Garlic Bulb

Allium sativum, Liliacea

Garlic Garlic is a well-known member of the Liliaceae family due to its long time reputation as a healing plant, folkloric cure-all, and cooking spice. The garlic plant’s bulb is the most commonly used part of the plant. With the exception of the single clove types, the bulb is divided into numerous fleshy sections called cloves. The cloves are used for consumption (raw or cooked), or for medicinal purposes, and have a characteristic pungent, spicy flavor that mellows and sweetens considerably with cooking.] The leaves and flowers (bulbils) on the head (spathe) are also edible, and being milder in flavor than the bulbs, they are most often consumed while immature and still tender.

Garlic has been shown to have immune-stimulating, antibacterial, antiviral & antifungal properties.[3] It also appears to have the benefit of mildly lowering blood pressure, blood cholesterol & triglyceride levels.[2][4] Ajoene is the constituent of garlic that inhibits platelet aggregation which may protect against atherosclerosis, strokes, and blood clots,[6] however it should not be used by people with clotting disorders or those taking anti-coagulants. [5] The chief constituent of fresh undamaged garlic is alliin. Upon cutting or bruising the tissues, alliin is degraded by an enzyme called alliinase into allicin, a potent antibacterial agent which is also responsible for the potent odor of garlic. Eating fresh parsley is reputed to eliminate garlic breath! Garlic may interact with warfarin, antiplatelets, saquinavir, antihypertensives, calcium channel blockers, and hypoglycemic drugs.[1]

Garlic, raw
Nutritional Value per 100 g (3.5 oz)
Calories 149
Carbohydrates 33.06 g
- Sugars 1.00g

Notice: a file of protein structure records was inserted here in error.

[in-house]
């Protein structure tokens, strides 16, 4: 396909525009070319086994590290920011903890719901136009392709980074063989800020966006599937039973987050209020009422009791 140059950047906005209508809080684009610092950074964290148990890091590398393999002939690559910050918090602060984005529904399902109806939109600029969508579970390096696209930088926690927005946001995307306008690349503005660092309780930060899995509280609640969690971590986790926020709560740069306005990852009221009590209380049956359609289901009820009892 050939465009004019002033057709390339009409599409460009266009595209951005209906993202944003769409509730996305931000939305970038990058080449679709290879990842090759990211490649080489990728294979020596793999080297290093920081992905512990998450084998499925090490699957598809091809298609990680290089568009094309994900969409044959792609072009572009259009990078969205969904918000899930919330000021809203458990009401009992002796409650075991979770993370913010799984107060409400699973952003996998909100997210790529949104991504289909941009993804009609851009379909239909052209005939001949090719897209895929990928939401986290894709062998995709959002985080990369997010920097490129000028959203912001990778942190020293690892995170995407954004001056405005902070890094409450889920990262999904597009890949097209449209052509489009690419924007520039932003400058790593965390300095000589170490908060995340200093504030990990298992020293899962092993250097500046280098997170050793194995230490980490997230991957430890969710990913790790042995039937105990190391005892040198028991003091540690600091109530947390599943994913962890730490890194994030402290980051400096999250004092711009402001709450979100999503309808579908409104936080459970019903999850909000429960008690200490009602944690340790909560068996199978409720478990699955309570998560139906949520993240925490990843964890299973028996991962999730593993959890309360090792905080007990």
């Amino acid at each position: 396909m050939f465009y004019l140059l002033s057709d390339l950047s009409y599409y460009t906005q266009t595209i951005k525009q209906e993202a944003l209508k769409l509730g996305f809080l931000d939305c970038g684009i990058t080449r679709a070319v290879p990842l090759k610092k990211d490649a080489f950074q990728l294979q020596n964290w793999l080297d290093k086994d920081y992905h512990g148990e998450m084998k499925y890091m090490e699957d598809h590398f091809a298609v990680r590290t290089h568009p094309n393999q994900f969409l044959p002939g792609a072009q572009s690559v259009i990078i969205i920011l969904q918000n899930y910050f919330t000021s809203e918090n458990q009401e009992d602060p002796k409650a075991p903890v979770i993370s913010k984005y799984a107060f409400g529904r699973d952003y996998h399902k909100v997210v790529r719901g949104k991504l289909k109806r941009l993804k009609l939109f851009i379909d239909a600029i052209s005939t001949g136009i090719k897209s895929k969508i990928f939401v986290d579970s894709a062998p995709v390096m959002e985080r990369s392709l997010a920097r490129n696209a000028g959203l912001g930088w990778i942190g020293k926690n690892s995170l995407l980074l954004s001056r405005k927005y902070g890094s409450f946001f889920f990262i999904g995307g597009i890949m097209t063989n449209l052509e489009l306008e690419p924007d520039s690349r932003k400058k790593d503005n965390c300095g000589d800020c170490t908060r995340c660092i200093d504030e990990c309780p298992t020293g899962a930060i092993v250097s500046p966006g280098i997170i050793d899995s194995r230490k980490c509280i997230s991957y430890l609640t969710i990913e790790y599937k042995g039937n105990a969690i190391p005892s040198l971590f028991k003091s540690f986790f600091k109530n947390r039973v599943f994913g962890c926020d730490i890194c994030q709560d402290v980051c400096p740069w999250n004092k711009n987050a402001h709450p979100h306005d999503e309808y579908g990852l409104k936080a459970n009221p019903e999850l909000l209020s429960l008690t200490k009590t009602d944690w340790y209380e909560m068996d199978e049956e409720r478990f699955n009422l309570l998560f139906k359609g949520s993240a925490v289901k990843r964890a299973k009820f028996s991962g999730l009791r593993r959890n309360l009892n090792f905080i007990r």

- Dietary fiber 2.1 g
Fat 0.5 g
Protein 6.39 g
- beta-carotene 5 μg (0%)
Thiamine (Vit. B1) 0.2 mg (15%)
Riboflavin (Vit. B2) 0.11 mg (7%)
Niacin (Vit. B3) 0.7 mg (5%)
Pantothenic acid) 0.596 mg (12%)
Vitamin B6 1.235 mg (95%)
Folate (Vit. B9) 3 μg (1%)
Vitamin C 31.2 mg (52%)
Calcium 181 mg (18%)
Iron 1.7 mg (14%)
Magnesium 25 mg (7%)
Phosphorus 153 mg (22%)
Potassium 401 mg (9%)
Sodium 17 mg (1%)
Zinc 1.16 mg (12%)
Manganese 1.672 mg
Selenium 14.2 μg
Percentages are relative to US recommendations for adults.
Source: USDA Nutrient database

[1] Hogg, Jennifer (2002-12-13). “Garlic Supplements” (PDF). Complementary Medicines Summary. UK Medicines Information, National Health Service.

[2] Ried, K.; Frank, O. R.; Stocks, N. P. (2010). “Aged garlic extract lowers blood pressure in patients with treated but uncontrolled hypertension: a randomised controlled trial”. Maturitas 67 (2): 144–150.

[3] “Garlic: A natural antibiotic”. ACM Modern Drug Discovery April 2002 Vol. 5, No. 4, p 12.. 2002-04-01.

[4] Durak I, Kavutcu M, Aytaç B, et al (June 2004). “Effects of garlic extract consumption on blood lipid and oxidant/antioxidant parameters in humans with high blood cholesterol”. J. Nutr. Biochem. 15 (6): 373–7.

[5] Rahman K (November 2007). “Effects of garlic on platelet biochemistry and physiology”. Mol Nutr Food Res 51 (11): 1335–44.

[6] Benavides GA, Squadrito GL, Mills RW, et al (November 2007). “Hydrogen sulfide mediates the vasoactivity of garlic”. Proc. Natl. Acad. Sci. U.S.A. 104 (46): 17977–82.

Products that contain Garlic Bulb

Allergease
Super Immunity